The Unfulfilled Promise of Later

Time, time, time, see what’s become of me. Time is the ever-present non-renewable resource that I constantly struggle to manage. And time has been getting away from me lately in the face of the on-coming finals season, end of law school, and beginning of bar stress. My commitment to my writing, as measured in consistency and hours, definitely took a hit. And like we learn in physics: bodies at rest, stay at rest. In this blog post, let’s talk strategies and experiments to get that writing-body back to one in motion.

I don’t believe there is any one way to get back to that place your writer self remembers from last week, last month, last year, where finding time for writing was easy, and the writing itself was ready when you were. For me, it is always a matter of seeing what is going to work for me now that does not involve totally abandoning my WIP even though that is the thought itching at the base of my brain. (Look, Brain, it just needs work and some TLC and is *not* a POS, whatever you think right now. Back off.) 

But this is about strategies. What have I been doing to get back into my writer flow?

  1. Forgive myself. I am REALLY good at beating myself up for not living up to my own (often ridiculous) expectations of what I should be accomplishing all the time. Right now, I am taking note of these thoughts and not beating myself up about them like I usually do (double whammy!) and taking the time to talk myself through them in a postive light. What does this look like? Something along the lines of’ “Okay, so you haven’t been editing your WIP everyday and you are sort of scared of engaging with it. Okay. That is where you are. You have a lot on my plate right now, and you have been doing a read-through and making notes and edits. It is okay that it is not everyday. When you are not inspired, you can work, and that is what you are doing right now. Good for you.” Rinse, repeat until all the mental dirt is cleared until the next time.
  2. Work on something else. I am a person that needs multiple projects going at once. My problem is making sure it is not too many multiple projects. But I feel stuck if I have only one thing going on at a time. My brain needs distractions to work through things and make connections that would not have happened if I was focused in on a single WIP. So, I have some short stories brewing, some in editing, some in drafting. I am engaging with these, so that my WIP can have that break when I am on the verge of abandoning it. The fact that these other projects are in different stages also helps, because I can assess what kind of creation I need right now. Do I need to generate? Do I need to feel like I checked something off of my to do list? Do I need to read other works and interesting facts related to a story? All of these options are available to me in my Dropbox.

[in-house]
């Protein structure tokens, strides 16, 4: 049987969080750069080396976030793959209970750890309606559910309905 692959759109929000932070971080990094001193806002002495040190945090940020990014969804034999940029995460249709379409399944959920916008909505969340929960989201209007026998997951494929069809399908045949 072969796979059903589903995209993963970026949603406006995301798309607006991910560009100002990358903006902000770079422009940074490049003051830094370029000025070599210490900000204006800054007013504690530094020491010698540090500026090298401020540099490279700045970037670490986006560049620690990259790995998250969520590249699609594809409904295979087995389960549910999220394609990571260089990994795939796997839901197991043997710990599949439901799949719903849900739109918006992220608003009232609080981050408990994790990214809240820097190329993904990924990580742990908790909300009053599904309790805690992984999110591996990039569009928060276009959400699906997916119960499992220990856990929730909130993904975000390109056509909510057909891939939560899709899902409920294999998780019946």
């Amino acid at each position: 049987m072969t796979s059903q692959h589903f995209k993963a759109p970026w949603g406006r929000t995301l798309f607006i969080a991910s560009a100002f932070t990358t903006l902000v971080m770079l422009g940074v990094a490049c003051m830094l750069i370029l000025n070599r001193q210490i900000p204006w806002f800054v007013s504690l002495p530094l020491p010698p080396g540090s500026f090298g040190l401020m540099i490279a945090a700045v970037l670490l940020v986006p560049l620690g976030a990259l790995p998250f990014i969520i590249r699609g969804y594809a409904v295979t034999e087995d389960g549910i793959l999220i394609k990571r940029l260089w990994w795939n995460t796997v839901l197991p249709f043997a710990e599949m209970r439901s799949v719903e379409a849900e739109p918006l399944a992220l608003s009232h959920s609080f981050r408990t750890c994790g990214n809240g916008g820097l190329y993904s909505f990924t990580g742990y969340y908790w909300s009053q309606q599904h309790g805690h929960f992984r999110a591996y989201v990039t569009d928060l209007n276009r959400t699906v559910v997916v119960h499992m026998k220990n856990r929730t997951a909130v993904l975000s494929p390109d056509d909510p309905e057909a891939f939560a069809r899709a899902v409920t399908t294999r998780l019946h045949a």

3. Walk away (as in, walk). Physical activity is key to my creativity. When option 2 is not doing it for me, I put on my running or walking shoes and get moving. I know a lot of people have their best ideas in the shower; I have mine on a run or on a walk. I go by myself and let my mind wander. Even if I end up back at my apartment with no new insights or ideas or what-have-yous, I am clearer. Much like the self-care in option 1, letting go of conscious direction of my thoughts helps to clear out mental obstacles and stresses that block me from moving forward. 
  4. Journal. This option is a relatively new one for me.  Journal about the struggle. Journal about things that happened in your day. Journal the physical, emotional, mental, spiritual experiences of your day. My life feels incredibly limited at the moment, because law schools seems like all I ever do. Journaling gets me out of that mindset. My bike rides, lunches, walks, classes, everything all have individualized and specific relevance to my life and to my writing. I can write and write creatively without the pressure of creating something. The story is there; it needs words. And at the end, even if it does not jump start me back into my writing flow, I have a record of experience for future works. 
  5. Schedule. Scheduling for me is not the “I write from 7 am until 9 am” kind. That limits me (kuddos if that works for you; I am totes jealous!). I schedule writing in more of a where does this go in my day kind of way. If I try to say “I will write before I go to bed,” I am not going to write (tired + only accountable to myself = excuses). Mornings work for me. I am not a morning person, but I am good at getting things done in the morning (because I hate everyone until I have been sufficiently caffeinated). I write after breakfast, before I go to school. It is not an exact time, but I can make it consistent so long as I keep it there. Once I start working on law school stuff, my brain switches over and writing is a struggle. In the morning, before law school, after breakfast. And if I miss a day to get some extra sleep, see option 1.

That’s the experiment right now. How do you approach your own loss of writer flow? What other kinds of approaches do you think are effective? Drop your thoughts in the comments, and let’s get a conversation going!

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